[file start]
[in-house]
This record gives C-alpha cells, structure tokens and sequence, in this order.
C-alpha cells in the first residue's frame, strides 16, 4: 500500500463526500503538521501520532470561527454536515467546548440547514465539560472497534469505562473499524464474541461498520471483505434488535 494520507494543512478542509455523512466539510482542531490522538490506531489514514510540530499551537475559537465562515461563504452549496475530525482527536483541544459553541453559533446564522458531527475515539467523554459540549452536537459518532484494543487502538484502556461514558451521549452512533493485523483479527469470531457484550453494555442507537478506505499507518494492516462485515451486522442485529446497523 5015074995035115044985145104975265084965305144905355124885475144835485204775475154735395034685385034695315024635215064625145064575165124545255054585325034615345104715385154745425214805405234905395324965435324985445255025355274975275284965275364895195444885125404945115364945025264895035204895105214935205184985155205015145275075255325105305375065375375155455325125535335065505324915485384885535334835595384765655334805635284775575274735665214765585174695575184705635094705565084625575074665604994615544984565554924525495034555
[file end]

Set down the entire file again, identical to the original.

[in-house]
This record gives C-alpha cells, structure tokens and sequence, in this order.
C-alpha cells in the first residue's frame, strides 16, 4: 500500500463526500503538521501520532470561527454536515467546548440547514465539560472497534469505562473499524464474541461498520471483505434488535 494520507494543512478542509455523512466539510482542531490522538490506531489514514510540530499551537475559537465562515461563504452549496475530525482527536483541544459553541453559533446564522458531527475515539467523554459540549452536537459518532484494543487502538484502556461514558451521549452512533493485523483479527469470531457484550453494555442507537478506505499507518494492516462485515451486522442485529446497523 5015074995035115044985145104975265084965305144905355124885475144835485204775475154735395034685385034695315024635215064625145064575165124545255054585325034615345104715385154745425214805405234905395324965435324985445255025355274975275284965275364895195444885125404945115364945025264895035204895105214935205184985155205015145275075255325105305375065375375155455325125535335065505324915485384885535334835595384765655334805635284775575274735665214765585174695575184705635094705565084625575074665604994615544984565554924525495034555